Date of Award


Embargo Period


Degree Type


Degree Name

Doctor of Philosophy (PhD)




Kenneth Kotovsky

Second Advisor

Jonathan Cagan


Teams play an important role in solving today’s complex problems. Disagreement exists about how teams should begin working on these problems to maximize performance. Ideation research encourages team members to produce many solutions to a problem and delay alignment of individual mental models of the problem. Team problem solving research advocates earlier and consistent alignment of individual mental models (team coherence). Problem solving research with individual solvers advocates clarifying and refining requirements for an ill-defined problem (representation construction), often via heuristics such as restating the problem in different ways. The purpose of this dissertation is to compare these different ways of starting on a problem, including the performance outcomes associated with each and the process by which these strategies produce their effect.

The process by which teams identified goals for solving a problem was more important than a coherent team mental model for solution quality across two experiments with three-member teams solving case study problems. Experiment 1A & 1B shows that teams who collaborate early on a problem produce better solutions than those who collaborate after a delay. Team coherence is affected by working together with teammates, but does not impact solution quality. Groups of individuals who work alone the entire time (nominal teams) provided interim self-reports of their best solution that were more like their final problem solutions than other groups. In addition, members of interacting teams identify more “best” solutions of a problem when describing the solving process than “nominal” team (three-person aggregates working individually) members.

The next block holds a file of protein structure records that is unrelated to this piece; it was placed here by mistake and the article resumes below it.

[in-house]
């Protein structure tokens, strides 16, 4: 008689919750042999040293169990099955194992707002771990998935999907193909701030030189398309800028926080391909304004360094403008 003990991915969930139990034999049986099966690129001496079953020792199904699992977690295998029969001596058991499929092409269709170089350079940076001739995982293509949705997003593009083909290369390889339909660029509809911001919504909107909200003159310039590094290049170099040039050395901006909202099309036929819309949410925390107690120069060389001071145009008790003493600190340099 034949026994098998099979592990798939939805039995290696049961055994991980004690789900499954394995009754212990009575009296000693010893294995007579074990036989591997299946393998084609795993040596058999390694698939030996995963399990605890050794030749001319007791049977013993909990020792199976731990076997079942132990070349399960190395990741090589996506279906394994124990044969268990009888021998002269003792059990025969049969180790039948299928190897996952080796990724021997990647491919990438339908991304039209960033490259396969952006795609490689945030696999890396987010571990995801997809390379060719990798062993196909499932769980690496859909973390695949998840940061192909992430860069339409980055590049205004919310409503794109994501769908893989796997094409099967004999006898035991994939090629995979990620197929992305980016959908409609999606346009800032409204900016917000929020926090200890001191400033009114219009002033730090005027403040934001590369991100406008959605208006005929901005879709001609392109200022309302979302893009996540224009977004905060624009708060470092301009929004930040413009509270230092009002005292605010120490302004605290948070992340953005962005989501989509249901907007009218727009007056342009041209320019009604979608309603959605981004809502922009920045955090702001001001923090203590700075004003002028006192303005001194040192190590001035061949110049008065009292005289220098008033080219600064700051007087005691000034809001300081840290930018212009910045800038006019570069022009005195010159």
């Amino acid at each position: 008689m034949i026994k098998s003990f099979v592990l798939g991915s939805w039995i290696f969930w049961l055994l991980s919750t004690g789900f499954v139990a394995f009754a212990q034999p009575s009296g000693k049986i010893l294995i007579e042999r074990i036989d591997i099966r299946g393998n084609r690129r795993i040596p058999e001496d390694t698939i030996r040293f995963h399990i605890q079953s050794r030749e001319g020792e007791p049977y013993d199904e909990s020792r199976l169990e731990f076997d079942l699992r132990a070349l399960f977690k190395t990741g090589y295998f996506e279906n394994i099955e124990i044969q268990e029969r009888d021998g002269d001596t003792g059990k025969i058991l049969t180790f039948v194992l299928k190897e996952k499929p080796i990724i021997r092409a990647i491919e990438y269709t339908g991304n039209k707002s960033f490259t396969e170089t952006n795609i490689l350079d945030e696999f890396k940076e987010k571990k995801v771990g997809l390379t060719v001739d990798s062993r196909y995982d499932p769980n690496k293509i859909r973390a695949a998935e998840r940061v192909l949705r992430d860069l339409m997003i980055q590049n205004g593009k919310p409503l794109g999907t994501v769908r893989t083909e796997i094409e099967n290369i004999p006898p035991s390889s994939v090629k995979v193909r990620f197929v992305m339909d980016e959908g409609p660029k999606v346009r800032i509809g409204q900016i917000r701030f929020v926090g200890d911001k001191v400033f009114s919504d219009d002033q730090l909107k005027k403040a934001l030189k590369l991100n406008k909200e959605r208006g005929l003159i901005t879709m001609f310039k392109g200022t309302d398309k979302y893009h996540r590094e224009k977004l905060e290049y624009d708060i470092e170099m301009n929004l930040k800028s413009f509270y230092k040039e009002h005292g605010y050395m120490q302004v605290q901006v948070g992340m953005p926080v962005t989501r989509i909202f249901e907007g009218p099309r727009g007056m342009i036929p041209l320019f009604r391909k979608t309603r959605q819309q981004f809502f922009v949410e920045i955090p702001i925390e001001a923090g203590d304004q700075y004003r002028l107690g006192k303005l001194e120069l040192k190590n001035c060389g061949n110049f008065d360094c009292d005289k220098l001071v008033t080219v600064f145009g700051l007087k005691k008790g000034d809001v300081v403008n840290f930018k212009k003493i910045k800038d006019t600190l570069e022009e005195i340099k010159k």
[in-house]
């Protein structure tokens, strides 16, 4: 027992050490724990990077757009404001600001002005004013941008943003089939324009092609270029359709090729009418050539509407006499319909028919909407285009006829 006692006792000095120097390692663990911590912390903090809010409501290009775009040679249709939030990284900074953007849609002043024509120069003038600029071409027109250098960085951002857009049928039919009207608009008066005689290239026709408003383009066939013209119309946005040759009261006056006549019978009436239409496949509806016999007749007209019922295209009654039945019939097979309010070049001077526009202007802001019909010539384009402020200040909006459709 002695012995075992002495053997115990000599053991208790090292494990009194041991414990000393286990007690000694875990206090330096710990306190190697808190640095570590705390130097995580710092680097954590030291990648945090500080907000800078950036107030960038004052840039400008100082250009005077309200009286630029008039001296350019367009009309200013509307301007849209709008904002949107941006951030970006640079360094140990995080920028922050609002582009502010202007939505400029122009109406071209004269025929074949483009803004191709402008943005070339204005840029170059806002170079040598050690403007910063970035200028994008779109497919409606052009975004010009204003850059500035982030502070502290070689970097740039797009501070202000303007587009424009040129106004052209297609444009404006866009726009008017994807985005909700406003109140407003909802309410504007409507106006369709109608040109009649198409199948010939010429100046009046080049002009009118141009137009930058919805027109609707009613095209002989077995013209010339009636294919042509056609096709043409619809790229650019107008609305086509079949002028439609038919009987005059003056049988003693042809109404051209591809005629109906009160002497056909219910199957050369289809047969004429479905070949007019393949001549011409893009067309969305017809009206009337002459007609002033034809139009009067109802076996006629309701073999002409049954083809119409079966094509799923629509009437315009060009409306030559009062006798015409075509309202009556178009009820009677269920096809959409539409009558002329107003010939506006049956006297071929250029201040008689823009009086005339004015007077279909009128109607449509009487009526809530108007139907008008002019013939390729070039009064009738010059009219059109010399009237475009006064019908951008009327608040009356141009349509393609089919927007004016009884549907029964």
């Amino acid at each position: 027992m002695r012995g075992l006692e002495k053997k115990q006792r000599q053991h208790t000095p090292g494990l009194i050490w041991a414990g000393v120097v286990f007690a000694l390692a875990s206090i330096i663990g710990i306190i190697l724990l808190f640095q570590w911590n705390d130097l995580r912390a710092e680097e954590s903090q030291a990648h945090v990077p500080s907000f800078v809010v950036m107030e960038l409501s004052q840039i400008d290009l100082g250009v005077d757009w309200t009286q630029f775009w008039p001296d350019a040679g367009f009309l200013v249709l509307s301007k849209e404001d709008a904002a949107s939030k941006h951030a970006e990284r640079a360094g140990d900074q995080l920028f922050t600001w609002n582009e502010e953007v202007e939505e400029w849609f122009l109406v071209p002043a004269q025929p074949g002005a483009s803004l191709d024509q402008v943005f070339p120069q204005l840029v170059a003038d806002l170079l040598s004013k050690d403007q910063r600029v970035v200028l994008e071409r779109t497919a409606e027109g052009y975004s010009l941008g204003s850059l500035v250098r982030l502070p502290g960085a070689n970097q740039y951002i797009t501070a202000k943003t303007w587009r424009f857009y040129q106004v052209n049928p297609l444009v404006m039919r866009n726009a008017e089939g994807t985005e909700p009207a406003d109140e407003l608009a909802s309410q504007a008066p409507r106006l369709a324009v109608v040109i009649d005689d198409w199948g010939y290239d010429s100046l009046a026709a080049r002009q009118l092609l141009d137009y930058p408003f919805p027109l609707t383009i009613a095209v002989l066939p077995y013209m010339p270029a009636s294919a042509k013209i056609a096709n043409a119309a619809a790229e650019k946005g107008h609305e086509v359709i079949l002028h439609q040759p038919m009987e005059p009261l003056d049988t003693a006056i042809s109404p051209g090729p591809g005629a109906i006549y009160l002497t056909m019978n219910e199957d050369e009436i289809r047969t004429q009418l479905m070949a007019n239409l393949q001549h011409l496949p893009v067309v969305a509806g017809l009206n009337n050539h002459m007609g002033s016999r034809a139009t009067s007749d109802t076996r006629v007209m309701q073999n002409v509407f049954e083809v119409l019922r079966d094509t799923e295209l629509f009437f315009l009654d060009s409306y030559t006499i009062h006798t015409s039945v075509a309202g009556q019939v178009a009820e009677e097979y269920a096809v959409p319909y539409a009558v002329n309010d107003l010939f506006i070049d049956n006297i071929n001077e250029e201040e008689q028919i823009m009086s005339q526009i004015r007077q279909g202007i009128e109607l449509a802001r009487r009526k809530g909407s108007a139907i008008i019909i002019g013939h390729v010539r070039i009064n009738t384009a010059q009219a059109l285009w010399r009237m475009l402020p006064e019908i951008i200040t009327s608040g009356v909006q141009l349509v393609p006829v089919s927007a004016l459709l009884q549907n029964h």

Experiment 2 replicates Experiment 1 findings, and also shows that instructions to restate the problem had a similar positive effect on solution quality as early interaction. Working in isolation with restatement instructions provided comparable results to collaborating with team members. Team coherence, in contrast, was not related to solution quality.

Both interaction and restatement improved quality by helping team members to consider alternative problem representations. Consideration of alternatives in turn may inoculate solvers from fixating on their first impressions of a best solution. Implications are discussed in terms of optimizing individual and team problem solving performance on ill-defined tasks.

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Psychology Commons